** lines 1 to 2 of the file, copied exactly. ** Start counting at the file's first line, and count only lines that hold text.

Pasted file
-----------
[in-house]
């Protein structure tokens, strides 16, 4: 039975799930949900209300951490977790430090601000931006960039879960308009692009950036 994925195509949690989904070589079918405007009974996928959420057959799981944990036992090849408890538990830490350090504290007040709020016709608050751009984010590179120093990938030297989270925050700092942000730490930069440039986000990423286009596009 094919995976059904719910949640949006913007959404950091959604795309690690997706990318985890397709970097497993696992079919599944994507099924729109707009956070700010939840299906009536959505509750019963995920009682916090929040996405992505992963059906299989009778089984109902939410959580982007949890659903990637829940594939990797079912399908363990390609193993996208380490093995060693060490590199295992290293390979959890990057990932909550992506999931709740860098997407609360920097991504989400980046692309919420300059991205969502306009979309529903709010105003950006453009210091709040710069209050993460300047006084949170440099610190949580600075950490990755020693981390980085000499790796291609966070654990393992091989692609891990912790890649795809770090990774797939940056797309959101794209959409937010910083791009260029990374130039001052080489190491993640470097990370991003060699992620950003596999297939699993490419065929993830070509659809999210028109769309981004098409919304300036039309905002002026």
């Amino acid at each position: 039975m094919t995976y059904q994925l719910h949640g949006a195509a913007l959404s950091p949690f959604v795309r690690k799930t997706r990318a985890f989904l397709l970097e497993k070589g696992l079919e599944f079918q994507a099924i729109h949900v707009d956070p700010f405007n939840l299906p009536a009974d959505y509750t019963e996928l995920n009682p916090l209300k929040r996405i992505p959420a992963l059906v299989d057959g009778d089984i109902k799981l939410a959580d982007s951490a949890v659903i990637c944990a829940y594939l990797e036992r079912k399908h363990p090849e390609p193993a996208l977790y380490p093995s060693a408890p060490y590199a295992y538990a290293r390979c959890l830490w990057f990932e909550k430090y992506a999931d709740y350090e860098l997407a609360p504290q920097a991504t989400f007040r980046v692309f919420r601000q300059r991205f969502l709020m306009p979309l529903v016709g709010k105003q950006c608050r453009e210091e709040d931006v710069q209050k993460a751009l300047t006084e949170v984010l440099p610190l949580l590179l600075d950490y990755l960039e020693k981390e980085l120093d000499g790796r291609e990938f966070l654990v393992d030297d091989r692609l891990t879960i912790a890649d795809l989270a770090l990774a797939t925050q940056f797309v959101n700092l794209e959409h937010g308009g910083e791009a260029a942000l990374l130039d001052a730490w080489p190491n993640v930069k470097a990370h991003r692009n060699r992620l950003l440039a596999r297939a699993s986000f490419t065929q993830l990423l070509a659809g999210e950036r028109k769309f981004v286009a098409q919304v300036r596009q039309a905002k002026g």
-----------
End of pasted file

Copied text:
[in-house]
């Protein structure tokens, strides 16, 4: 039975799930949900209300951490977790430090601000931006960039879960308009692009950036 994925195509949690989904070589079918405007009974996928959420057959799981944990036992090849408890538990830490350090504290007040709020016709608050751009984010590179120093990938030297989270925050700092942000730490930069440039986000990423286009596009 094919995976059904719910949640949006913007959404950091959604795309690690997706990318985890397709970097497993696992079919599944994507099924729109707009956070700010939840299906009536959505509750019963995920009682916090929040996405992505992963059906299989009778089984109902939410959580982007949890659903990637829940594939990797079912399908363990390609193993996208380490093995060693060490590199295992290293390979959890990057990932909550992506999931709740860098997407609360920097991504989400980046692309919420300059991205969502306009979309529903709010105003950006453009210091709040710069209050993460300047006084949170440099610190949580600075950490990755020693981390980085000499790796291609966070654990393992091989692609891990912790890649795809770090990774797939940056797309959101794209959409937010910083791009260029990374130039001052080489190491993640470097990370991003060699992620950003596999297939699993490419065929993830070509659809999210028109769309981004098409919304300036039309905002002026």